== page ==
The First Bad Man: A Novel

Editorial reviews

The First Bad Man: A Novel

The First Bad Man uses the artifice of the performance in the service of intimacy. In the place of meta-fiction’s infinitely regressive hall-of-mirrors, July depicts a meaningful and messy portrait of our all-too-human relationships.

This is not simply a good work ‘for Miranda July’ (a mean-spirited comment that makes her seem like a brand of microwave meals, rather than a multi-faceted artist) but a good novel full stop.

The novel isn’t perfect, but its imperfections, in general, add to its appeal since we’re constantly kept off guard. There is a full-circle finale that almost harms the book but is easily ignored.

Tender, but smart enough, generally, to puncture the balloon when emotions start to soar, this is a deft, modern, endearing piece of work that borrows the term ‘kook’ from David Bowie and gives it a whole new lease of life.

It’s warm. It has a heartbeat and a pulse. This is a book that is painfully alive.

Reading The First Bad Man, you are reminded that the minute and the magnificent are both real life, that the daily texture of things is as varied, intricate and fascinating as the great ruptures of human life, as tidal waves and revolutions and thwarted love.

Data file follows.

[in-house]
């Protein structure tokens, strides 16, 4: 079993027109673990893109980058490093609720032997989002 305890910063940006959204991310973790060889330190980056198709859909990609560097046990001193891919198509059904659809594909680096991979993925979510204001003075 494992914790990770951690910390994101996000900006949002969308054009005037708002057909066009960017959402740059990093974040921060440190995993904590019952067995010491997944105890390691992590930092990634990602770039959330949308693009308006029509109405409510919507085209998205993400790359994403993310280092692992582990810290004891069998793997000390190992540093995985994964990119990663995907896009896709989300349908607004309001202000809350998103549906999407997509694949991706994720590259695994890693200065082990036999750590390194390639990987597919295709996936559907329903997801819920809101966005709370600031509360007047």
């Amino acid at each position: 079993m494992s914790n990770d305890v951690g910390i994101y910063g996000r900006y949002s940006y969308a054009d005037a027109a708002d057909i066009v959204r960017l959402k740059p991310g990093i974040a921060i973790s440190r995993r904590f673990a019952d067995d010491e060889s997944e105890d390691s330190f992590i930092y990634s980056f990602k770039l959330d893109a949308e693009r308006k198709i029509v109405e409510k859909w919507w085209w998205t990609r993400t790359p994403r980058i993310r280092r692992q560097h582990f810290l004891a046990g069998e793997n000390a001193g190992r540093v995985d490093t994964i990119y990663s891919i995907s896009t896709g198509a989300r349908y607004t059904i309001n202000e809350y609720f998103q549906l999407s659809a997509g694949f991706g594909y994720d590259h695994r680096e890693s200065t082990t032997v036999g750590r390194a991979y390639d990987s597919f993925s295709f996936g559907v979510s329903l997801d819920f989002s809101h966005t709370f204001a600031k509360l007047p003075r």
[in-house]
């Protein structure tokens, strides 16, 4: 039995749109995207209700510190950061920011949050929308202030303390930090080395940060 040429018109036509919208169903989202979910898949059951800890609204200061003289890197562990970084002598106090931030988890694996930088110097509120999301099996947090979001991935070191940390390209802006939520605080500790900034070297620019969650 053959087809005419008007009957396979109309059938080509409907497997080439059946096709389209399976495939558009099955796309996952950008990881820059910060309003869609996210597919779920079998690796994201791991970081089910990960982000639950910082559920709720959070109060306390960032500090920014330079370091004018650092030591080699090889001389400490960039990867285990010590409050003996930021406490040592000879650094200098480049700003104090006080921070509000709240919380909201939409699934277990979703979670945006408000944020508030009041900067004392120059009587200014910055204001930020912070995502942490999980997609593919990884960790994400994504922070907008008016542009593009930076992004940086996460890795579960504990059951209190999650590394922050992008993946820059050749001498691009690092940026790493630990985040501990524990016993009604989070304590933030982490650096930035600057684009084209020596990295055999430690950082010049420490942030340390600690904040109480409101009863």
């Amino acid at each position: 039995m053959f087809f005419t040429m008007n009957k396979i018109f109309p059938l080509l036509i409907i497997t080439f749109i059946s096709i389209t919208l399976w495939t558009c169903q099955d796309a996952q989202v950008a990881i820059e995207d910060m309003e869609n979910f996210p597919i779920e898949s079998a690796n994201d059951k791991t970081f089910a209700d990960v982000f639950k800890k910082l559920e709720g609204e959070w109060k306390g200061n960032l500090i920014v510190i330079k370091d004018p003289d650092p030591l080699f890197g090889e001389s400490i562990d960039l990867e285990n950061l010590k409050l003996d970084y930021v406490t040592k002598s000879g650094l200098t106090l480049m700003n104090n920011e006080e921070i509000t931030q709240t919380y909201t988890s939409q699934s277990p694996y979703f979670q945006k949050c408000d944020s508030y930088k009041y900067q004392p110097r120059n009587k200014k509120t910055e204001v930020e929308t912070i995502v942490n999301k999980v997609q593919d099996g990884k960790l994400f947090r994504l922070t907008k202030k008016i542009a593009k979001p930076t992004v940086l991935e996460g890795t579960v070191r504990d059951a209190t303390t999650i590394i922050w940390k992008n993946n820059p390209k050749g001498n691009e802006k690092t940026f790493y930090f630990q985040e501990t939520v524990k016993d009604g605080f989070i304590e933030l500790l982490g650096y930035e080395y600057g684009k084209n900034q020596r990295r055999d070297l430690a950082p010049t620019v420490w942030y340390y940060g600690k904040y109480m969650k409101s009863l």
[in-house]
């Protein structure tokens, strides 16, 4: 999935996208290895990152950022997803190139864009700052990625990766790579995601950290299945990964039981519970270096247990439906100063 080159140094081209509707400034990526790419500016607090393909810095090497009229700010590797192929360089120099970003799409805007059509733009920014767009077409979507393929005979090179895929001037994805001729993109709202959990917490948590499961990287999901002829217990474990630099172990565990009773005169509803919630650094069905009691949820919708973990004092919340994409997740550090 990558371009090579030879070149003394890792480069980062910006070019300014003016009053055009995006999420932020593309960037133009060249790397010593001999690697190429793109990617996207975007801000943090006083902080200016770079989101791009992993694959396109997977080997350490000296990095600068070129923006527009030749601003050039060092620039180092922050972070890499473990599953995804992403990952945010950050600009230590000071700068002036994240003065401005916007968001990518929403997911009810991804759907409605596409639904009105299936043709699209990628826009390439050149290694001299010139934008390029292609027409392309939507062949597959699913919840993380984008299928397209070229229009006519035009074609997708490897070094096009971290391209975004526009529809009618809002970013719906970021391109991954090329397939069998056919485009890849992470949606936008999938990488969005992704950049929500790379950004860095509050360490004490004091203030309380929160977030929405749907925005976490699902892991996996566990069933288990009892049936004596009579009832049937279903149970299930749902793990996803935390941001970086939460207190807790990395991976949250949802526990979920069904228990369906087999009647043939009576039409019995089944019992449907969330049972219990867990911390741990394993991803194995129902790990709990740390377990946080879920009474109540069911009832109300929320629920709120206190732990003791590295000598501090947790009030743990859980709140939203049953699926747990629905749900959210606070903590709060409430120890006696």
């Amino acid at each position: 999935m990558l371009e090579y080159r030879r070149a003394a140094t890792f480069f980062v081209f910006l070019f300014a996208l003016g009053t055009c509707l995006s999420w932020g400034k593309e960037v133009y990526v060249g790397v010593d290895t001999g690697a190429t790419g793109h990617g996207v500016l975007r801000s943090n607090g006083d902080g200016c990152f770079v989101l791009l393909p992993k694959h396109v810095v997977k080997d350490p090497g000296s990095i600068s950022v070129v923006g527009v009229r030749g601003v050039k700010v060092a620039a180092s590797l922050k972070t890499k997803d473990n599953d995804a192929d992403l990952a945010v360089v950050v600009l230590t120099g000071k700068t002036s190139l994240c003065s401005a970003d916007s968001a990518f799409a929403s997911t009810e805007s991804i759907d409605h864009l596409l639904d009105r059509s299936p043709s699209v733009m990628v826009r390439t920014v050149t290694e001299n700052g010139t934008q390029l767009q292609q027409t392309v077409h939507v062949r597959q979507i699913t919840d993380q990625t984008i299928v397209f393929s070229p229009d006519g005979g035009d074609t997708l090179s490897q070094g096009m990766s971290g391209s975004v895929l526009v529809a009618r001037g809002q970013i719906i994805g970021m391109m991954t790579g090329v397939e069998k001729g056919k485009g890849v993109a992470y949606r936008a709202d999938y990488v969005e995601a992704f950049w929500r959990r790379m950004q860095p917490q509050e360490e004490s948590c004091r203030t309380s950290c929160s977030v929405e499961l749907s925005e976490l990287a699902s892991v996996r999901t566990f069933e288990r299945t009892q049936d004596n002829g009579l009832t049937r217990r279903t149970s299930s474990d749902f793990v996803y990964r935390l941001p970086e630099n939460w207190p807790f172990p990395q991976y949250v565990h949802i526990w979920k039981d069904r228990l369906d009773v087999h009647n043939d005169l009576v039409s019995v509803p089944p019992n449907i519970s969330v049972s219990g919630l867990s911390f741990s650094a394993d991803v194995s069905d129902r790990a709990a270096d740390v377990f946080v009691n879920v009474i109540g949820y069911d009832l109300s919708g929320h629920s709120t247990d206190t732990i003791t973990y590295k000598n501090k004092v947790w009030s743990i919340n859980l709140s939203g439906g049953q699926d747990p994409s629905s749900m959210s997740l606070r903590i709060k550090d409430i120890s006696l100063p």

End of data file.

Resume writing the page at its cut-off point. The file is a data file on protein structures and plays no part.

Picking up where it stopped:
In literary fiction, it can be hard to deliver a happy ending, or at least an ending where everyone gets what they deserve. July pulls this off, and more than adequately ties up any narrative loose ends with a few finely executed surprises.

It’s perfect and if you don’t love it as much as I do we can no longer be friends.

It’s quirky, yes, but also beautifully worded, emotionally complex, impressively but quietly insightful, and, in the right light, so, so funny.

The first novel by the filmmaker and artist Miranda July is like one of those strange mythological creatures that are part one thing, part another — a griffin or a chimera, perhaps, or a sphinx.

The First Bad Man feels visionary.